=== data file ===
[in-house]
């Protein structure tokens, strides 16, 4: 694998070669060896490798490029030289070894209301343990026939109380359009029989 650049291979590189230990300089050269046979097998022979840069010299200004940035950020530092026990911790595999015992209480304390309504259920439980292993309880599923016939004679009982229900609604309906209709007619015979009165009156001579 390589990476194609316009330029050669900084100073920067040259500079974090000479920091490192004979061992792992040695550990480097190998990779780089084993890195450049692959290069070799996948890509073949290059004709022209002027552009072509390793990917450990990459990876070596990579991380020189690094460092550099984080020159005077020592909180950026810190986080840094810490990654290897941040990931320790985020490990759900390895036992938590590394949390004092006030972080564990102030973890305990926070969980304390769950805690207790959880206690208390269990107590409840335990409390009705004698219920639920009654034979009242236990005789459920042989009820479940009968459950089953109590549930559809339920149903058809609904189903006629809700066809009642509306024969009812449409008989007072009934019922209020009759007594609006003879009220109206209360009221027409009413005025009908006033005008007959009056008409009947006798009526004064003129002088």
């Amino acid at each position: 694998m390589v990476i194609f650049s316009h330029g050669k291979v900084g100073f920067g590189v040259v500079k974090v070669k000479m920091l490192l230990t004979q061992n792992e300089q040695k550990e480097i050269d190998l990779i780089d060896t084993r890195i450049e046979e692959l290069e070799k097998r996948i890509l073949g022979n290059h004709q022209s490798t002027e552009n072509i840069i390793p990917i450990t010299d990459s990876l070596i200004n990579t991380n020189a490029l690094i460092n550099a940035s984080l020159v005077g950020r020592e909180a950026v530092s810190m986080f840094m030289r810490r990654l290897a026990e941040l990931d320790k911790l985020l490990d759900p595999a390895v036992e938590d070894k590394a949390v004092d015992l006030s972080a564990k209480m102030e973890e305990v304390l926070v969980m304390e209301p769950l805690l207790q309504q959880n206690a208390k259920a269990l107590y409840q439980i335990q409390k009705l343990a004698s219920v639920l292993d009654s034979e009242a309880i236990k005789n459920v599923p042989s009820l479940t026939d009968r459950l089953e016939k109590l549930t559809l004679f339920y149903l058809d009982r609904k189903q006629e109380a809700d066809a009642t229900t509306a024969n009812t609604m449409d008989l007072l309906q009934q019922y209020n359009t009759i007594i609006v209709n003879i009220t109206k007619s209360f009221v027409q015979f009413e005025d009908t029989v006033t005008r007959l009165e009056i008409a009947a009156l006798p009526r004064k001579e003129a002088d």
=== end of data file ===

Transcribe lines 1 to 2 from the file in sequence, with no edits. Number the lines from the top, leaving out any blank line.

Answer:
[in-house]
């Protein structure tokens, strides 16, 4: 694998070669060896490798490029030289070894209301343990026939109380359009029989 650049291979590189230990300089050269046979097998022979840069010299200004940035950020530092026990911790595999015992209480304390309504259920439980292993309880599923016939004679009982229900609604309906209709007619015979009165009156001579 390589990476194609316009330029050669900084100073920067040259500079974090000479920091490192004979061992792992040695550990480097190998990779780089084993890195450049692959290069070799996948890509073949290059004709022209002027552009072509390793990917450990990459990876070596990579991380020189690094460092550099984080020159005077020592909180950026810190986080840094810490990654290897941040990931320790985020490990759900390895036992938590590394949390004092006030972080564990102030973890305990926070969980304390769950805690207790959880206690208390269990107590409840335990409390009705004698219920639920009654034979009242236990005789459920042989009820479940009968459950089953109590549930559809339920149903058809609904189903006629809700066809009642509306024969009812449409008989007072009934019922209020009759007594609006003879009220109206209360009221027409009413005025009908006033005008007959009056008409009947006798009526004064003129002088």